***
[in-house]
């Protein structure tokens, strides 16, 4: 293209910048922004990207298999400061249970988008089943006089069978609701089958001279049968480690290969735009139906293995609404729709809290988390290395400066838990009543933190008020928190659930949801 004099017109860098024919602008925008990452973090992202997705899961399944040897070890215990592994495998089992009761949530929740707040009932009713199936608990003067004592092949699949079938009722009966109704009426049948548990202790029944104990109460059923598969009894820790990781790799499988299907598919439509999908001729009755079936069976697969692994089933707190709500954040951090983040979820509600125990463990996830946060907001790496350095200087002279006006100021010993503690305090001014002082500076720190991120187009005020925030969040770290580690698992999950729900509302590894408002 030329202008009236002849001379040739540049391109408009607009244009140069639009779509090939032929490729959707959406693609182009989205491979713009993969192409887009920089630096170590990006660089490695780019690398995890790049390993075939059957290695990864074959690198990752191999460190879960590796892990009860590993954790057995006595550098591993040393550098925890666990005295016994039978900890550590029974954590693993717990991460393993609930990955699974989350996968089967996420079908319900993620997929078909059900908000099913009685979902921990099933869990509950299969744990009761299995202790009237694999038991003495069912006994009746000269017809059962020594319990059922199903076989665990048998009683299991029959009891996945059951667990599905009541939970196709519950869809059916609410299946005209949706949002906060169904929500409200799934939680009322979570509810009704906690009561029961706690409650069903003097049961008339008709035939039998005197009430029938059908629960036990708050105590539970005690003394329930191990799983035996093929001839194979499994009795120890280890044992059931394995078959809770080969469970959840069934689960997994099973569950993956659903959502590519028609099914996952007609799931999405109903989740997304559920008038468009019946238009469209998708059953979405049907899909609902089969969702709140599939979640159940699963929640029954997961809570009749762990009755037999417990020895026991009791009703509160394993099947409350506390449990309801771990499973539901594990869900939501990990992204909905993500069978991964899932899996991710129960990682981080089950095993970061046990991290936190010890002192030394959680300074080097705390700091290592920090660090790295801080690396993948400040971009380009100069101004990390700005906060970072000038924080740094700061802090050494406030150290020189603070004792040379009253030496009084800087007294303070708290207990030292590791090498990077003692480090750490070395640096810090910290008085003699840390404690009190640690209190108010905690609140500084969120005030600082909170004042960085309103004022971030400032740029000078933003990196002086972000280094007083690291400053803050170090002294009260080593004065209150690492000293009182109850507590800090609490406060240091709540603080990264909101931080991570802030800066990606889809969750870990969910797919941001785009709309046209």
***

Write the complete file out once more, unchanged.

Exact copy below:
[in-house]
């Protein structure tokens, strides 16, 4: 293209910048922004990207298999400061249970988008089943006089069978609701089958001279049968480690290969735009139906293995609404729709809290988390290395400066838990009543933190008020928190659930949801 004099017109860098024919602008925008990452973090992202997705899961399944040897070890215990592994495998089992009761949530929740707040009932009713199936608990003067004592092949699949079938009722009966109704009426049948548990202790029944104990109460059923598969009894820790990781790799499988299907598919439509999908001729009755079936069976697969692994089933707190709500954040951090983040979820509600125990463990996830946060907001790496350095200087002279006006100021010993503690305090001014002082500076720190991120187009005020925030969040770290580690698992999950729900509302590894408002 030329202008009236002849001379040739540049391109408009607009244009140069639009779509090939032929490729959707959406693609182009989205491979713009993969192409887009920089630096170590990006660089490695780019690398995890790049390993075939059957290695990864074959690198990752191999460190879960590796892990009860590993954790057995006595550098591993040393550098925890666990005295016994039978900890550590029974954590693993717990991460393993609930990955699974989350996968089967996420079908319900993620997929078909059900908000099913009685979902921990099933869990509950299969744990009761299995202790009237694999038991003495069912006994009746000269017809059962020594319990059922199903076989665990048998009683299991029959009891996945059951667990599905009541939970196709519950869809059916609410299946005209949706949002906060169904929500409200799934939680009322979570509810009704906690009561029961706690409650069903003097049961008339008709035939039998005197009430029938059908629960036990708050105590539970005690003394329930191990799983035996093929001839194979499994009795120890280890044992059931394995078959809770080969469970959840069934689960997994099973569950993956659903959502590519028609099914996952007609799931999405109903989740997304559920008038468009019946238009469209998708059953979405049907899909609902089969969702709140599939979640159940699963929640029954997961809570009749762990009755037999417990020895026991009791009703509160394993099947409350506390449990309801771990499973539901594990869900939501990990992204909905993500069978991964899932899996991710129960990682981080089950095993970061046990991290936190010890002192030394959680300074080097705390700091290592920090660090790295801080690396993948400040971009380009100069101004990390700005906060970072000038924080740094700061802090050494406030150290020189603070004792040379009253030496009084800087007294303070708290207990030292590791090498990077003692480090750490070395640096810090910290008085003699840390404690009190640690209190108010905690609140500084969120005030600082909170004042960085309103004022971030400032740029000078933003990196002086972000280094007083690291400053803050170090002294009260080593004065209150690492000293009182109850507590800090609490406060240091709540603080990264909101931080991570802030800066990606889809969750870990969910797919941001785009709309046209």